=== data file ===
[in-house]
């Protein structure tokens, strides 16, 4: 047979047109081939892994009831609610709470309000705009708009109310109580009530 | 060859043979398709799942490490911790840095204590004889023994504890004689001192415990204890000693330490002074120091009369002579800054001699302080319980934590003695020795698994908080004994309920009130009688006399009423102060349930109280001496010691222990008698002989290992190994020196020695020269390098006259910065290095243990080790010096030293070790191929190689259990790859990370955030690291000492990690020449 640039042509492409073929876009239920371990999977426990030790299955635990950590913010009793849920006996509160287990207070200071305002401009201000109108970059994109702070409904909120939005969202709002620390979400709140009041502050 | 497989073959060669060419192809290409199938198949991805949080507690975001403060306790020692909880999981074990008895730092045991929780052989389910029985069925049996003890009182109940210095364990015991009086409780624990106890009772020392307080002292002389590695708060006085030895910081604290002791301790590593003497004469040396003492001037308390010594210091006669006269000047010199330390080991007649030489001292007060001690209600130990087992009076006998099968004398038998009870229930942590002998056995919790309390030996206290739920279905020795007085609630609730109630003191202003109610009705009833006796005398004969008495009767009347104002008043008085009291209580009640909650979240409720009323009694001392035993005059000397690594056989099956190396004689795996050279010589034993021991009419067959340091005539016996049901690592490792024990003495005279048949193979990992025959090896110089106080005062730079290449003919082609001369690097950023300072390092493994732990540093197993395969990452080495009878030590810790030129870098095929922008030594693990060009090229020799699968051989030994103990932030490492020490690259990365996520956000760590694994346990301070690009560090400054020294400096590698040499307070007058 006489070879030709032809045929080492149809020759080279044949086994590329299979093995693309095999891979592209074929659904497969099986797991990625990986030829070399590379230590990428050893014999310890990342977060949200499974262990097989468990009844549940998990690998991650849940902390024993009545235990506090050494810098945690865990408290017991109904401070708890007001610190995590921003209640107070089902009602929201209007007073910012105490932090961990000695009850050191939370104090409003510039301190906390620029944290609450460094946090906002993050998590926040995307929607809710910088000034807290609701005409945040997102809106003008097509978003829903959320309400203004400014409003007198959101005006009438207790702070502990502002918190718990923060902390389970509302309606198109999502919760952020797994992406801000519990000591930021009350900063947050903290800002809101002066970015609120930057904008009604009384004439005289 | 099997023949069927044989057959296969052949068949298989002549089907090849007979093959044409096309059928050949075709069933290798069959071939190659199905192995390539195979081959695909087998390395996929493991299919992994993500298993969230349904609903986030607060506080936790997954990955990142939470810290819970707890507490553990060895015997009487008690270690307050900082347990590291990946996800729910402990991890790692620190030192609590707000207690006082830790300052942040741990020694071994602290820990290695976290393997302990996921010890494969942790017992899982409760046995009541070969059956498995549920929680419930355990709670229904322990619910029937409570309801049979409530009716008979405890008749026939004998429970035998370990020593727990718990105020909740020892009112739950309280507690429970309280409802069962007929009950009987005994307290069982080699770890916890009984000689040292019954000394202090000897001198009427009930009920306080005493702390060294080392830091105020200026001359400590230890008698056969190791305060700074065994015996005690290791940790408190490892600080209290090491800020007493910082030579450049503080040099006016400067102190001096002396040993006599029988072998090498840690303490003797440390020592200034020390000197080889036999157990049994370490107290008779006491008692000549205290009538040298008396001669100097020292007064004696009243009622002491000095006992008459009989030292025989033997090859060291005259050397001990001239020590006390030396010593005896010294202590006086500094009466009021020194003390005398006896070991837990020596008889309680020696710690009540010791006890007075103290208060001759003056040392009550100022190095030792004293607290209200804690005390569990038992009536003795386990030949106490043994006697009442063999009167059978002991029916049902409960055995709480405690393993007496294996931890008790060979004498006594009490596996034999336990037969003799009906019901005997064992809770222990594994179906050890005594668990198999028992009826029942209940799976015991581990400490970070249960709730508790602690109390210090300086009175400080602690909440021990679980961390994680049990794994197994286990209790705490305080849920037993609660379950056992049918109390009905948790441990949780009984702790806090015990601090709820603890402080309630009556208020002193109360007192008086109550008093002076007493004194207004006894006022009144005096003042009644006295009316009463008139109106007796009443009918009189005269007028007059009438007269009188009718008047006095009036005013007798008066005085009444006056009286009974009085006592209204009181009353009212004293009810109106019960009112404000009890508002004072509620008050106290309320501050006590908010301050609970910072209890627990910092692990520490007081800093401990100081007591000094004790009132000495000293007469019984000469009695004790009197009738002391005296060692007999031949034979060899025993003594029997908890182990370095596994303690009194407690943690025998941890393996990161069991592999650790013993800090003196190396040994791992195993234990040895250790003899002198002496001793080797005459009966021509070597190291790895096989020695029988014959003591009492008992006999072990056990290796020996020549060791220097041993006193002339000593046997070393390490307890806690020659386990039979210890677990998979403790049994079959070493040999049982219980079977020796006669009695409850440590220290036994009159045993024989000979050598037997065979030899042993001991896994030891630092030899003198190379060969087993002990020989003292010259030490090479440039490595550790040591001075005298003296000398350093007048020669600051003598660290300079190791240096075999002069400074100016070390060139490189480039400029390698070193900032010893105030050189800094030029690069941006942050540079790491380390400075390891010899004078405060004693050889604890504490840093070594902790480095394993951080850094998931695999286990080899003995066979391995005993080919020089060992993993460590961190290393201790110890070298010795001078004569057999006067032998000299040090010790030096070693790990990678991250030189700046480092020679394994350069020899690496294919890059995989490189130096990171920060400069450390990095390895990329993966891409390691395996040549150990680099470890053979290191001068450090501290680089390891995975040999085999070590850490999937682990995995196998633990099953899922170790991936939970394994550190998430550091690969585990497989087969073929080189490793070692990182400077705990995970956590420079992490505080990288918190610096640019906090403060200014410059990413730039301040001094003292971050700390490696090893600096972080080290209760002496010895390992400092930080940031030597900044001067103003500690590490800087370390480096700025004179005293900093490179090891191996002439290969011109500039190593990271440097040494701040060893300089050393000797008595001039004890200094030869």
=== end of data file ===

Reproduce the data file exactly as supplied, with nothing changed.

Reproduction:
[in-house]
């Protein structure tokens, strides 16, 4: 047979047109081939892994009831609610709470309000705009708009109310109580009530 | 060859043979398709799942490490911790840095204590004889023994504890004689001192415990204890000693330490002074120091009369002579800054001699302080319980934590003695020795698994908080004994309920009130009688006399009423102060349930109280001496010691222990008698002989290992190994020196020695020269390098006259910065290095243990080790010096030293070790191929190689259990790859990370955030690291000492990690020449 640039042509492409073929876009239920371990999977426990030790299955635990950590913010009793849920006996509160287990207070200071305002401009201000109108970059994109702070409904909120939005969202709002620390979400709140009041502050 | 497989073959060669060419192809290409199938198949991805949080507690975001403060306790020692909880999981074990008895730092045991929780052989389910029985069925049996003890009182109940210095364990015991009086409780624990106890009772020392307080002292002389590695708060006085030895910081604290002791301790590593003497004469040396003492001037308390010594210091006669006269000047010199330390080991007649030489001292007060001690209600130990087992009076006998099968004398038998009870229930942590002998056995919790309390030996206290739920279905020795007085609630609730109630003191202003109610009705009833006796005398004969008495009767009347104002008043008085009291209580009640909650979240409720009323009694001392035993005059000397690594056989099956190396004689795996050279010589034993021991009419067959340091005539016996049901690592490792024990003495005279048949193979990992025959090896110089106080005062730079290449003919082609001369690097950023300072390092493994732990540093197993395969990452080495009878030590810790030129870098095929922008030594693990060009090229020799699968051989030994103990932030490492020490690259990365996520956000760590694994346990301070690009560090400054020294400096590698040499307070007058 006489070879030709032809045929080492149809020759080279044949086994590329299979093995693309095999891979592209074929659904497969099986797991990625990986030829070399590379230590990428050893014999310890990342977060949200499974262990097989468990009844549940998990690998991650849940902390024993009545235990506090050494810098945690865990408290017991109904401070708890007001610190995590921003209640107070089902009602929201209007007073910012105490932090961990000695009850050191939370104090409003510039301190906390620029944290609450460094946090906002993050998590926040995307929607809710910088000034807290609701005409945040997102809106003008097509978003829903959320309400203004400014409003007198959101005006009438207790702070502990502002918190718990923060902390389970509302309606198109999502919760952020797994992406801000519990000591930021009350900063947050903290800002809101002066970015609120930057904008009604009384004439005289 | 099997023949069927044989057959296969052949068949298989002549089907090849007979093959044409096309059928050949075709069933290798069959071939190659199905192995390539195979081959695909087998390395996929493991299919992994993500298993969230349904609903986030607060506080936790997954990955990142939470810290819970707890507490553990060895015997009487008690270690307050900082347990590291990946996800729910402990991890790692620190030192609590707000207690006082830790300052942040741990020694071994602290820990290695976290393997302990996921010890494969942790017992899982409760046995009541070969059956498995549920929680419930355990709670229904322990619910029937409570309801049979409530009716008979405890008749026939004998429970035998370990020593727990718990105020909740020892009112739950309280507690429970309280409802069962007929009950009987005994307290069982080699770890916890009984000689040292019954000394202090000897001198009427009930009920306080005493702390060294080392830091105020200026001359400590230890008698056969190791305060700074065994015996005690290791940790408190490892600080209290090491800020007493910082030579450049503080040099006016400067102190001096002396040993006599029988072998090498840690303490003797440390020592200034020390000197080889036999157990049994370490107290008779006491008692000549205290009538040298008396001669100097020292007064004696009243009622002491000095006992008459009989030292025989033997090859060291005259050397001990001239020590006390030396010593005896010294202590006086500094009466009021020194003390005398006896070991837990020596008889309680020696710690009540010791006890007075103290208060001759003056040392009550100022190095030792004293607290209200804690005390569990038992009536003795386990030949106490043994006697009442063999009167059978002991029916049902409960055995709480405690393993007496294996931890008790060979004498006594009490596996034999336990037969003799009906019901005997064992809770222990594994179906050890005594668990198999028992009826029942209940799976015991581990400490970070249960709730508790602690109390210090300086009175400080602690909440021990679980961390994680049990794994197994286990209790705490305080849920037993609660379950056992049918109390009905948790441990949780009984702790806090015990601090709820603890402080309630009556208020002193109360007192008086109550008093002076007493004194207004006894006022009144005096003042009644006295009316009463008139109106007796009443009918009189005269007028007059009438007269009188009718008047006095009036005013007798008066005085009444006056009286009974009085006592209204009181009353009212004293009810109106019960009112404000009890508002004072509620008050106290309320501050006590908010301050609970910072209890627990910092692990520490007081800093401990100081007591000094004790009132000495000293007469019984000469009695004790009197009738002391005296060692007999031949034979060899025993003594029997908890182990370095596994303690009194407690943690025998941890393996990161069991592999650790013993800090003196190396040994791992195993234990040895250790003899002198002496001793080797005459009966021509070597190291790895096989020695029988014959003591009492008992006999072990056990290796020996020549060791220097041993006193002339000593046997070393390490307890806690020659386990039979210890677990998979403790049994079959070493040999049982219980079977020796006669009695409850440590220290036994009159045993024989000979050598037997065979030899042993001991896994030891630092030899003198190379060969087993002990020989003292010259030490090479440039490595550790040591001075005298003296000398350093007048020669600051003598660290300079190791240096075999002069400074100016070390060139490189480039400029390698070193900032010893105030050189800094030029690069941006942050540079790491380390400075390891010899004078405060004693050889604890504490840093070594902790480095394993951080850094998931695999286990080899003995066979391995005993080919020089060992993993460590961190290393201790110890070298010795001078004569057999006067032998000299040090010790030096070693790990990678991250030189700046480092020679394994350069020899690496294919890059995989490189130096990171920060400069450390990095390895990329993966891409390691395996040549150990680099470890053979290191001068450090501290680089390891995975040999085999070590850490999937682990995995196998633990099953899922170790991936939970394994550190998430550091690969585990497989087969073929080189490793070692990182400077705990995970956590420079992490505080990288918190610096640019906090403060200014410059990413730039301040001094003292971050700390490696090893600096972080080290209760002496010895390992400092930080940031030597900044001067103003500690590490800087370390480096700025004179005293900093490179090891191996002439290969011109500039190593990271440097040494701040060893300089050393000797008595001039004890200094030869």